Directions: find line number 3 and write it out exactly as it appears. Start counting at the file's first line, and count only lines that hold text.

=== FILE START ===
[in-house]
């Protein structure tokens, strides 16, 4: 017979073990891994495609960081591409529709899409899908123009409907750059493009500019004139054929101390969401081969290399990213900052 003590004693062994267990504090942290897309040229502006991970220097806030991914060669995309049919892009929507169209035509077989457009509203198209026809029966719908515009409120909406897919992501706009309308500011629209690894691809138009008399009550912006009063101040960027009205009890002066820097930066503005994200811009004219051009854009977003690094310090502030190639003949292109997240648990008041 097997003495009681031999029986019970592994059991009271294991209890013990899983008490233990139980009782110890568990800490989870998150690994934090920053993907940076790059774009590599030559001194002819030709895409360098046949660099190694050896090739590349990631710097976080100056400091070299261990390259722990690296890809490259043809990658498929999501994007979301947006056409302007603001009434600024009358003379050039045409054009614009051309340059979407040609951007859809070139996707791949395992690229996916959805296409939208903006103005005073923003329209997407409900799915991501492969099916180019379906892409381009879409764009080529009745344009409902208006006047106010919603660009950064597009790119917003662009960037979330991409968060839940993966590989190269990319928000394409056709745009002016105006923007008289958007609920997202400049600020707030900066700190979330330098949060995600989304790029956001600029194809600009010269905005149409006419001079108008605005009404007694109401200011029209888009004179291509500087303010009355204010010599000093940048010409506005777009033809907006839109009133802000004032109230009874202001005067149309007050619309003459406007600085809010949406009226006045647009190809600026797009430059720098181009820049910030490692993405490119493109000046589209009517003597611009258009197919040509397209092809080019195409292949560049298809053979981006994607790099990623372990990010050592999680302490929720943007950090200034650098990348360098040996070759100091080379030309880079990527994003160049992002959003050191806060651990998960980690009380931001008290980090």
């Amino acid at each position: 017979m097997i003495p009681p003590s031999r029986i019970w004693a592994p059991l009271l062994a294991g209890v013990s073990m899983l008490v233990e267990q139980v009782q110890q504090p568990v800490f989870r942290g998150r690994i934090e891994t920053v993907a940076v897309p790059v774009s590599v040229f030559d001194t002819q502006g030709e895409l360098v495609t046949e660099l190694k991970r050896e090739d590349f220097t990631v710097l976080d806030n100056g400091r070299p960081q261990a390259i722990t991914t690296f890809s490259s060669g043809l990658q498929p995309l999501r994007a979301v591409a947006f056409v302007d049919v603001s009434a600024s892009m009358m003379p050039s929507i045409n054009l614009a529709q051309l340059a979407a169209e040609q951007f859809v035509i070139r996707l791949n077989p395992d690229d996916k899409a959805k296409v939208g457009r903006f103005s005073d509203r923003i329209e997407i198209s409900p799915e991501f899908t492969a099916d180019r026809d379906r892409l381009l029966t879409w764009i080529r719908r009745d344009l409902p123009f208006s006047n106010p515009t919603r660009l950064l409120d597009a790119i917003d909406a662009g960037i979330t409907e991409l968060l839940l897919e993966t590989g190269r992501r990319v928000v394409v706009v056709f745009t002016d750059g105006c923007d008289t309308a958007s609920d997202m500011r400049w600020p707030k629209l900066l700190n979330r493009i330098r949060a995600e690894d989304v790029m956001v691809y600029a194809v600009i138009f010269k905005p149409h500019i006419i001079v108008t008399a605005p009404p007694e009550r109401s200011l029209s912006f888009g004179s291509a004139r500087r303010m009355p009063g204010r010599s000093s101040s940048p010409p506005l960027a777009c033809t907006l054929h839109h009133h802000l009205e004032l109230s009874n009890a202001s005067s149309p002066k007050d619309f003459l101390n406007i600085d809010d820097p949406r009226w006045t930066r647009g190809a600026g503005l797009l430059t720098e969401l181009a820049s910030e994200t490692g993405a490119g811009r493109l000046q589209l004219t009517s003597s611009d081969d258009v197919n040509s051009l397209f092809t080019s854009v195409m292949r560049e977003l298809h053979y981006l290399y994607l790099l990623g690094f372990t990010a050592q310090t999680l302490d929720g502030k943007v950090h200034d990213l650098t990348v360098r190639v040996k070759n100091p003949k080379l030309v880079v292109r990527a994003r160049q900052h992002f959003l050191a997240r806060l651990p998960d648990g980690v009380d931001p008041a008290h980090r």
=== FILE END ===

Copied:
């Amino acid at each position: 017979m097997i003495p009681p003590s031999r029986i019970w004693a592994p059991l009271l062994a294991g209890v013990s073990m899983l008490v233990e267990q139980v009782q110890q504090p568990v800490f989870r942290g998150r690994i934090e891994t920053v993907a940076v897309p790059v774009s590599v040229f030559d001194t002819q502006g030709e895409l360098v495609t046949e660099l190694k991970r050896e090739d590349f220097t990631v710097l976080d806030n100056g400091r070299p960081q261990a390259i722990t991914t690296f890809s490259s060669g043809l990658q498929p995309l999501r994007a979301v591409a947006f056409v302007d049919v603001s009434a600024s892009m009358m003379p050039s929507i045409n054009l614009a529709q051309l340059a979407a169209e040609q951007f859809v035509i070139r996707l791949n077989p395992d690229d996916k899409a959805k296409v939208g457009r903006f103005s005073d509203r923003i329209e997407i198209s409900p799915e991501f899908t492969a099916d180019r026809d379906r892409l381009l029966t879409w764009i080529r719908r009745d344009l409902p123009f208006s006047n106010p515009t919603r660009l950064l409120d597009a790119i917003d909406a662009g960037i979330t409907e991409l968060l839940l897919e993966t590989g190269r992501r990319v928000v394409v706009v056709f745009t002016d750059g105006c923007d008289t309308a958007s609920d997202m500011r400049w600020p707030k629209l900066l700190n979330r493009i330098r949060a995600e690894d989304v790029m956001v691809y600029a194809v600009i138009f010269k905005p149409h500019i006419i001079v108008t008399a605005p009404p007694e009550r109401s200011l029209s912006f888009g004179s291509a004139r500087r303010m009355p009063g204010r010599s000093s101040s940048p010409p506005l960027a777009c033809t907006l054929h839109h009133h802000l009205e004032l109230s009874n009890a202001s005067s149309p002066k007050d619309f003459l101390n406007i600085d809010d820097p949406r009226w006045t930066r647009g190809a600026g503005l797009l430059t720098e969401l181009a820049s910030e994200t490692g993405a490119g811009r493109l000046q589209l004219t009517s003597s611009d081969d258009v197919n040509s051009l397209f092809t080019s854009v195409m292949r560049e977003l298809h053979y981006l290399y994607l790099l990623g690094f372990t990010a050592q310090t999680l302490d929720g502030k943007v950090h200034d990213l650098t990348v360098r190639v040996k070759n100091p003949k080379l030309v880079v292109r990527a994003r160049q900052h992002f959003l050191a997240r806060l651990p998960d648990g980690v009380d931001p008041a008290h980090r």